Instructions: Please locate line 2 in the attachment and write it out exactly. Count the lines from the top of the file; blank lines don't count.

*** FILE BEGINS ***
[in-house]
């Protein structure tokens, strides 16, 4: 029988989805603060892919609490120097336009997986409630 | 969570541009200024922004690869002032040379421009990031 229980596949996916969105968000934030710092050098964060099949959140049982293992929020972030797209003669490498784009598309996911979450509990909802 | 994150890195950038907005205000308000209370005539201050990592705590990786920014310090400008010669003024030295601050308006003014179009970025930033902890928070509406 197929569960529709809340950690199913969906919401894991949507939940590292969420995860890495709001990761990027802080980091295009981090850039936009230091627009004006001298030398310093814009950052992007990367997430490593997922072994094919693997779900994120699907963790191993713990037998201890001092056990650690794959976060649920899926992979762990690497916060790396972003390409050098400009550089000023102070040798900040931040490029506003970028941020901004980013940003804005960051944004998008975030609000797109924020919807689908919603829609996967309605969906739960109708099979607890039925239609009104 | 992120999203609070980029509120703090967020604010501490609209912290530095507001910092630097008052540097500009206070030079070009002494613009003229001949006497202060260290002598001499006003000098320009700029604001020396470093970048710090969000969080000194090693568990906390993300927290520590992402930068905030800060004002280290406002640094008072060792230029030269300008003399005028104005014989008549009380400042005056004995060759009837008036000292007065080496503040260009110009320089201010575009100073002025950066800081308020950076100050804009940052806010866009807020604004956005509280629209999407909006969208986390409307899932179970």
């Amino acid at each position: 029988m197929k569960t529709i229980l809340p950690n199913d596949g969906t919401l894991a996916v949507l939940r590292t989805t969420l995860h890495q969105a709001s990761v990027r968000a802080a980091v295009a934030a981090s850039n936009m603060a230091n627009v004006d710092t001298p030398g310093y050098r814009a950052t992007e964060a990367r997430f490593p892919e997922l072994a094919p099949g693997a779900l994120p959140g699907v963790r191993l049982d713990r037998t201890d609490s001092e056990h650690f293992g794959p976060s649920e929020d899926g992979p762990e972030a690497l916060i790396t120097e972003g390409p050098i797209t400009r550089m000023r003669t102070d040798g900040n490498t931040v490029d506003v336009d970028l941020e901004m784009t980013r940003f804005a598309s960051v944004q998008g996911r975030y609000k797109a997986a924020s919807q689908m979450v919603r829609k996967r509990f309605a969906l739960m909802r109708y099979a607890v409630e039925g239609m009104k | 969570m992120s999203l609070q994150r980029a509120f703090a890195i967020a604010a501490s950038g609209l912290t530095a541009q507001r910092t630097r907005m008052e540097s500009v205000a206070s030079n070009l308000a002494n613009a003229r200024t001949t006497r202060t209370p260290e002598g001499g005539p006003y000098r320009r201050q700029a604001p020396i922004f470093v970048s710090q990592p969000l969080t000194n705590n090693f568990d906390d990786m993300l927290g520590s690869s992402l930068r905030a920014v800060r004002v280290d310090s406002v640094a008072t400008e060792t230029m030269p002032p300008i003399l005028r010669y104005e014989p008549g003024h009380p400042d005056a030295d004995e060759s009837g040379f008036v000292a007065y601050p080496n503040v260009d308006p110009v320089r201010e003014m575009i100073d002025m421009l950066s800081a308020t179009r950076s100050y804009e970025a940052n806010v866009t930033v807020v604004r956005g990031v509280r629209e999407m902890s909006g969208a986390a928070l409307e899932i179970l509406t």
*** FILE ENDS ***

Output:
């Protein structure tokens, strides 16, 4: 029988989805603060892919609490120097336009997986409630 | 969570541009200024922004690869002032040379421009990031 229980596949996916969105968000934030710092050098964060099949959140049982293992929020972030797209003669490498784009598309996911979450509990909802 | 994150890195950038907005205000308000209370005539201050990592705590990786920014310090400008010669003024030295601050308006003014179009970025930033902890928070509406 197929569960529709809340950690199913969906919401894991949507939940590292969420995860890495709001990761990027802080980091295009981090850039936009230091627009004006001298030398310093814009950052992007990367997430490593997922072994094919693997779900994120699907963790191993713990037998201890001092056990650690794959976060649920899926992979762990690497916060790396972003390409050098400009550089000023102070040798900040931040490029506003970028941020901004980013940003804005960051944004998008975030609000797109924020919807689908919603829609996967309605969906739960109708099979607890039925239609009104 | 992120999203609070980029509120703090967020604010501490609209912290530095507001910092630097008052540097500009206070030079070009002494613009003229001949006497202060260290002598001499006003000098320009700029604001020396470093970048710090969000969080000194090693568990906390993300927290520590992402930068905030800060004002280290406002640094008072060792230029030269300008003399005028104005014989008549009380400042005056004995060759009837008036000292007065080496503040260009110009320089201010575009100073002025950066800081308020950076100050804009940052806010866009807020604004956005509280629209999407909006969208986390409307899932179970």